(See? That’s two sentences of 26 words in the simpler style as opposed to one sentence of 108 words in the more complex style.)
Now, expectation is something very important in music: a composer sets up certain expectations and if those expectations are satisfactorily met, the piece (or example) could be satisfying – or, if it’s too predictable, it might be unsatisfying or not as satisfying. So, composers like to throw in bits of things that might not be expected – a note in the melody that might raise an eyebrow, a chord that might make you (even minutely) sit back a moment, a resolution of a chord that… well, just wasn’t what you expected.
These may be emotional responses and they have ways, in varying degrees, of turning the unexpected into some form of
tension which then requires, sooner or later, some form of
release or resolution.
This tension could be a kind of dissonance if only because it’s unexpected and requires it to be resolved. When it resolves, it resolves to something expected but maybe overdue… and we sit back with some kind of “sigh of relief.” We have arrived at the expected and this would be a consonance.
You can read more about consonance and dissonance at this earlier post.
I often describe something that is entirely consonant as the musical equivalent of plain oatmeal, perhaps not very satisfying in the long run. While we often think of dissonance as something ugly, it can be a carefully placed chord that spikes your interest – and, given our bowl of bland oatmeal, might be the addition of maple flavor or raisins or a dash of cinnamon which can be very pleasant. Of course, you could also add, say, cayenne pepper a dash of Mongolian Throat-Burning Sauce and the response might be not so pleasant (though there's probably somebody out there who’d like it).
Dissonance is like adding spice to food: it enhances everything around it and makes it more interesting. The degree of dissonance and how it’s handled makes the difference: a badly plunked chord where it doesn’t belong or doesn’t do what it’s supposed to do can ruin it, expectations or not.
What is your emotional response to the cliff-hanger ending of a chapter or a story: will the wedding be postponed? Will our hero, knocked unconscious in that bomb-blast, revive in time to rescue his abducted partner? This is what makes a novel a "page-turner:" to find out what's going to happen next, you keep reading. I hate May in television season when all my favorite shows end in cliff-hangers: I have to deal with this tension all summer long until we find out “how it works out” in the fall! Yikes! Talk about waiting for the tension to resolve! But they make sure you're going to tune in to that first show of the new season.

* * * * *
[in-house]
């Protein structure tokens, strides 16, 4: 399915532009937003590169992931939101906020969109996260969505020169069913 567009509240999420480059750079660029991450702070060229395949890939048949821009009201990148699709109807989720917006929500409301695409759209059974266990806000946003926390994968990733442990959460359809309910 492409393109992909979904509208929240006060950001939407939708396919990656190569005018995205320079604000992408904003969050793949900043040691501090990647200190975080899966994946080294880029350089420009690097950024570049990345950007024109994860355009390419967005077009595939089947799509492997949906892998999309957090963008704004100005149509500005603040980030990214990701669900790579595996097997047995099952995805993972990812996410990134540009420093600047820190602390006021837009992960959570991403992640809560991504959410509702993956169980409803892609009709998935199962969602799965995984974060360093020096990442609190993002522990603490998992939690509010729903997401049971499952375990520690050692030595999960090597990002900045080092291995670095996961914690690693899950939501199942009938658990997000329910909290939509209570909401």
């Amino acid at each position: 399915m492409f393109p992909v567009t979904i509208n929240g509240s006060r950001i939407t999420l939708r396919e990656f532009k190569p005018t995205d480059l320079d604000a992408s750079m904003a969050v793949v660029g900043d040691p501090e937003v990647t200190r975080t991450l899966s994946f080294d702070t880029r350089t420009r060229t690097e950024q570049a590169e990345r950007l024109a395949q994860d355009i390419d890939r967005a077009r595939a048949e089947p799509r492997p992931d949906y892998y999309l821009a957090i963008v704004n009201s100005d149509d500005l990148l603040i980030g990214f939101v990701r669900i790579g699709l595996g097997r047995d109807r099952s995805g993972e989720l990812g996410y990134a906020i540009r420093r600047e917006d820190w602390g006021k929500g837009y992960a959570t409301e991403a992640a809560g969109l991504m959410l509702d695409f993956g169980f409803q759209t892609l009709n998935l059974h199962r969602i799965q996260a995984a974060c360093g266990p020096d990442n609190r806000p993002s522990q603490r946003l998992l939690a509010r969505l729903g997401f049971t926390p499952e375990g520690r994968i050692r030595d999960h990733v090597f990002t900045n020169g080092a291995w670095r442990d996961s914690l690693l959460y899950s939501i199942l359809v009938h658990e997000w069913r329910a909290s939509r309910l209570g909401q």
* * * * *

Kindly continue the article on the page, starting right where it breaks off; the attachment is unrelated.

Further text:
So this “play of tension/release, consonance/dissonance” is very important to the organization of music and becomes a very important part of something we call
Harmony, which doesn’t necessarily imply something that is merely “harmonious” (as in peaceful).
Harmony, in this sense, is the study of the grammar of music – what makes chords work and how they work together, moving from one chord to the next. This hierarchy of chords is similar to the hierarchy of pitches in a given scale (see below). There is a perceived logic to the way one pitch moves to the next and the way one chord moves to the next.
Music students take courses in theory which, unlike science where a “theory” is something that’s not yet proven, is regarded in music as a collection of “rules.” And we’re not supposed to break these rules until we’ve figured out how to use them (some teachers say “never”) – and then we do so with the caution that a badly broken rule is not the same as a “well-broken” rule.
In other words, there’s a logic to the rules of Harmony but if we apply a similar (if different) kind of logic to breaking them, then we can create a different sound out of our chords with new expectations and perhaps new ways of applying the same old concepts but with a new sound.
This is how we’ve gotten from monks singing Gregorian Chant in 900A.D. to orchestras playing a Beethoven symphony in 1803. It will also become more important as we work our way through the rest of the 19th Century toward the 20th Century when many traditional classical music lovers would think “there are no rules, any more! They don’t write music like they used to.”
There are not the same rules any more, just like they weren’t using the same rules they'd used in 1775 to write a symphony in 1875.